NCAA champion. Six-time NBA champion. Naismith Hall of Famer. Team owner Sneaker icon.
There are a million more things you could say about Michael Jordan, but an important one today is: Happy birthday!
That’s right, February 17 is MJ’s birthday, so to celebrate His Airness we decided to put together a little look back at some of his most iconic career moments.
In just his second season, following his Rookie of the Year efforts in 1984-85, Mike and the Chicago Bulls met the Boston Celtics in the first round of the Eastern Conference Playoffs. In Game 2, Jordan carried his team through two overtime periods with a 63-point explosion at the Boston Garden. The Bulls lost the game, and eventually the series, but if there was any doubts about MJ before this, they were dispelled.
Jordan suited up for his fourth NBA All-Star appearance, this time in his own gym in Chicago, and wowed the world with a soaring dunk from the free throw line in the Slam Dunk Contest.
Long before the time of LeBron James, the Cleveland Cavaliers were a force of some note in the East. By the time the Cavs and Bulls met in the Eastern Conference first round in 1988-89, Cleveland had already dominated the season series between the two teams. But Jordan had the last laugh in a deciding Game 5 on the road, draining a last-second jumper over Cavaliers shooting guard Craig Ehlo, sending the Cavs home in heartbreaking fashion.
The 1991 NBA Finals saw Chicago win its first championship, with victory in five games over the Los Angeles Lakers. While it was MJ’s first Finals appearance, it would be the last for another legend of the game, Magic Johnson.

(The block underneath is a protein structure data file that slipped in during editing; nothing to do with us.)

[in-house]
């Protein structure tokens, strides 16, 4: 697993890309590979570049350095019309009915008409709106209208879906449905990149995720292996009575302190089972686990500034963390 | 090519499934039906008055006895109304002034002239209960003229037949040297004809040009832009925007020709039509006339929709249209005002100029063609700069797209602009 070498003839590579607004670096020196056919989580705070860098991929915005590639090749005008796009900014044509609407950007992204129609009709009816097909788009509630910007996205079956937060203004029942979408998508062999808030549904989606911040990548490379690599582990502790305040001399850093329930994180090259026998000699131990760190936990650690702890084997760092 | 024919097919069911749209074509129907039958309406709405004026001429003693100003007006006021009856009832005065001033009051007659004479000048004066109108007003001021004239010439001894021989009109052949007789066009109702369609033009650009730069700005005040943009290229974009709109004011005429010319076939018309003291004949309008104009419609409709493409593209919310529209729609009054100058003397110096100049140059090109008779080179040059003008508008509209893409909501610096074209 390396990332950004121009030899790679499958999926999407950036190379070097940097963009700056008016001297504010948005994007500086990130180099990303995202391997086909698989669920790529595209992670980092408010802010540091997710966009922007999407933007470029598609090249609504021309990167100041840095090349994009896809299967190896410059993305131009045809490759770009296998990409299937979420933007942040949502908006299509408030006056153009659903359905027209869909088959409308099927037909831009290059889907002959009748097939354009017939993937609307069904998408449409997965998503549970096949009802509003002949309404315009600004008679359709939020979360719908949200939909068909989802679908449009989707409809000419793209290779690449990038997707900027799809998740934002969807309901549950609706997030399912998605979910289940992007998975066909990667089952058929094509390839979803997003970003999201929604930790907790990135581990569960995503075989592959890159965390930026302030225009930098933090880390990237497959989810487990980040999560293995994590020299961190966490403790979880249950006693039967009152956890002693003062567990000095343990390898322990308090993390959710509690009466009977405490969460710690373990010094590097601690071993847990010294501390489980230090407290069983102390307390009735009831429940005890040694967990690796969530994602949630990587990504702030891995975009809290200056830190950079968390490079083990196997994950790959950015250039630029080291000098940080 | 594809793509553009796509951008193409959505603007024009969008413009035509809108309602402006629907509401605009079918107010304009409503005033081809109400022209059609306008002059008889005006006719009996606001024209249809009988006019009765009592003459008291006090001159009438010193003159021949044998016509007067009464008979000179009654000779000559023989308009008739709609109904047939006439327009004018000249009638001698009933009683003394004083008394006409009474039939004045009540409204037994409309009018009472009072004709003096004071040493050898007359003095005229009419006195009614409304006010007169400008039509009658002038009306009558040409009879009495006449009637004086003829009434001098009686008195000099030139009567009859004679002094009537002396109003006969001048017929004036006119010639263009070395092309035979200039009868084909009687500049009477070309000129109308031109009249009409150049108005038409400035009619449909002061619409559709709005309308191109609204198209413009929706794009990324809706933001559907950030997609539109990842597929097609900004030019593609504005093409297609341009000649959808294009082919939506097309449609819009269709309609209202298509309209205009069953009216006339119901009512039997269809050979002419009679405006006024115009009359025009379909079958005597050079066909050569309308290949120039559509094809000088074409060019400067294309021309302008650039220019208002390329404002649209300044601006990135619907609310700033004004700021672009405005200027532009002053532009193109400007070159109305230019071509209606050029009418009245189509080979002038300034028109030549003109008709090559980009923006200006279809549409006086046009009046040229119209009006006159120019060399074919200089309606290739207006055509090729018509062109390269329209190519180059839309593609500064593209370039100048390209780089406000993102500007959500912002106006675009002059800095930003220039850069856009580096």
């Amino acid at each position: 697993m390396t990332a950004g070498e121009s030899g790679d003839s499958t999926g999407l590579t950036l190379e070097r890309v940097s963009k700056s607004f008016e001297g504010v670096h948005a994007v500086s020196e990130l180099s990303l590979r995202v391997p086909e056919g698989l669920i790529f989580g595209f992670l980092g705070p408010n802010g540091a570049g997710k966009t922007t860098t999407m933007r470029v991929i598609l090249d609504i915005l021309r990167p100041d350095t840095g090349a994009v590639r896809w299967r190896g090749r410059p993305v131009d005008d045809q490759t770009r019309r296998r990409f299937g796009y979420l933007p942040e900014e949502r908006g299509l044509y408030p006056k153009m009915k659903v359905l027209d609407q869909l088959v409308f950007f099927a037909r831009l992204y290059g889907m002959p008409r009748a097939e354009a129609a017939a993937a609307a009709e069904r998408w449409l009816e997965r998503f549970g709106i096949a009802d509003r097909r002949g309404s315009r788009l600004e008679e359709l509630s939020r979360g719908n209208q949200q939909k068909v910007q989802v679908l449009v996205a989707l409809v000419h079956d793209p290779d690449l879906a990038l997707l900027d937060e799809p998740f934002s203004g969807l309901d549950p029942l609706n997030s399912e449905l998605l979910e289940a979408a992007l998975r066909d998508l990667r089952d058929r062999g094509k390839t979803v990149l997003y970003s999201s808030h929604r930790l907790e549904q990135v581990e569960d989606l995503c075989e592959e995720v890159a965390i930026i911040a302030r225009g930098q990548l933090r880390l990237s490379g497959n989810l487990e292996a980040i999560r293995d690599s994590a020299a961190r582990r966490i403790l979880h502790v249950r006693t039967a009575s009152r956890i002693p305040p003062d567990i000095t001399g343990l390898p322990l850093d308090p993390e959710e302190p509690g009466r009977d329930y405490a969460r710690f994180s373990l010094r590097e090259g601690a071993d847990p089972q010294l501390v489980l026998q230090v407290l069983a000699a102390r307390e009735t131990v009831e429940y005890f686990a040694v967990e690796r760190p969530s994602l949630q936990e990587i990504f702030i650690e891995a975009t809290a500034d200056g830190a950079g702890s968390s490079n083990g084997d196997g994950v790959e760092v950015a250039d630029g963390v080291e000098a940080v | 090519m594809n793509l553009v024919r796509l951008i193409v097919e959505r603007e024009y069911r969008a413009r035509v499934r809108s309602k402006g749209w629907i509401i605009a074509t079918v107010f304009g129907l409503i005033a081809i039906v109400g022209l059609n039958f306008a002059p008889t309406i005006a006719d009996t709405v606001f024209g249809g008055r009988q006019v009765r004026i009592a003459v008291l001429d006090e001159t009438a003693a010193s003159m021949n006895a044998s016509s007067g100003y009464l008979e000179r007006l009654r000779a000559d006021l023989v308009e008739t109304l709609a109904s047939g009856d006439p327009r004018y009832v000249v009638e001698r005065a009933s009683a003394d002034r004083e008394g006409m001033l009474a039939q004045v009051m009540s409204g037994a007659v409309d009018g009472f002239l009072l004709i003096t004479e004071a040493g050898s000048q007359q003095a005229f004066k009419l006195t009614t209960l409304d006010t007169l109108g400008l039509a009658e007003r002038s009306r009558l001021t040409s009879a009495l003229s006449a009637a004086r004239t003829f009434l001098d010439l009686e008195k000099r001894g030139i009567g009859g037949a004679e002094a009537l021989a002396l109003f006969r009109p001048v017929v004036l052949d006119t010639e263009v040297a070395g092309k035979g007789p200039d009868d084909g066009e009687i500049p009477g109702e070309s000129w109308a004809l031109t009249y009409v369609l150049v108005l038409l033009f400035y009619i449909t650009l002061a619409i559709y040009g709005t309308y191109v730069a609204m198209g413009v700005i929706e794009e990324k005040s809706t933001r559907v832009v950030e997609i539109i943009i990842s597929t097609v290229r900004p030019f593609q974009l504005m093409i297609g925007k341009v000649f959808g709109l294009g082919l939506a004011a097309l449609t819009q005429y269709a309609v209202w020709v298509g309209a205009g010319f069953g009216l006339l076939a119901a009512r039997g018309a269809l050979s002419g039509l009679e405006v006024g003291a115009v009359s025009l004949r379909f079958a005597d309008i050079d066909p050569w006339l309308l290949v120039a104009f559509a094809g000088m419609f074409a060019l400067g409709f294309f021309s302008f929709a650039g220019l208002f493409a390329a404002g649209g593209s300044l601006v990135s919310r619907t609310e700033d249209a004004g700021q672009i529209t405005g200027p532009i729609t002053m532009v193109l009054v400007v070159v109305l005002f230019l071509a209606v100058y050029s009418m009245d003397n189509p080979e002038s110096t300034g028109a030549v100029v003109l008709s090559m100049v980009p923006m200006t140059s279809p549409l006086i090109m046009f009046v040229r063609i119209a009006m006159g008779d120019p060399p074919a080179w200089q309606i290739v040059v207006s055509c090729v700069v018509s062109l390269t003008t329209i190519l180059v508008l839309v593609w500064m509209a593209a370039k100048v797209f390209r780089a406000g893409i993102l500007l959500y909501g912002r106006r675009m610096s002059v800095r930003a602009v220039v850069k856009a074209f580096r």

The Bulls played host to Portland for Game 1 of the 1992 NBA Finals, and MJ used his hometown advantage to great effect. He hit six three-pointers in the first half against the Trail Blazers, and even he seemed surprised about it when he dropped the famous shrug.
After completing a championship threepeat with the Bulls, and the death of his beloved father, Jordan stepped away from the game to pursue another lifelong passion: baseball. But he once again developed the itch to play on the hardwood, so he began training for hooping again, and then ultimately announced his comeback with a two-word fax to the world: “I’m back.”
We all know this one, either from basketball lore or sneaker colorway legend. In Game 5 of the NBA Finals in Utah, Jordan played through fever and dehydration from a stomach virus (which, from The Last Dance, we now know to be food poisoning from a bad delivery pizza) to topple the Jazz and put the Bulls in front 3-2 going back to Chicago. Seemingly nothing could stop His Airness.
Bulls coach Phil Jackson saw the end of the dynasty rushing up to meet Chicago, so he dubbed the 1997-98 season their “Last Dance.” And what a dance it was. Jordan, Scottie Pippen and the Bulls fought their way through the Eastern Conference to secure a rematch with the Utah Jazz. On the road in Game 6, with a 3-2 series lead, MJ hit Bryon Russell with a crossover (and maybe a push-off, but who knows?), rose above him and drained what would prove to be the game- and series-winning shot, securing a second threepeat for the Bulls.
Does anybody ever believe that MJ is truly retired? I wouldn’t put it past him to bring it back for one more shot. In his stint with the Washington Wizards in 2001-03 he showed glimpses of his former self but struggled with injury. His final NBA appearance, a home loss to Philadelphia, was a who’s-who of basketball and cultural icons, and he received a lengthy standing ovation after checking out of the game for the last time ever (maybe).
Never was there a greater lock for the Naismith Hall of Fame than Michael Jeffrey Jordan, but they made it official in 2012. Jordan got on stage and delivered a speech that contained as many genuine heartfelt moments as it did schadenfreude-laced comments. It even brought us the Crying Jordan meme.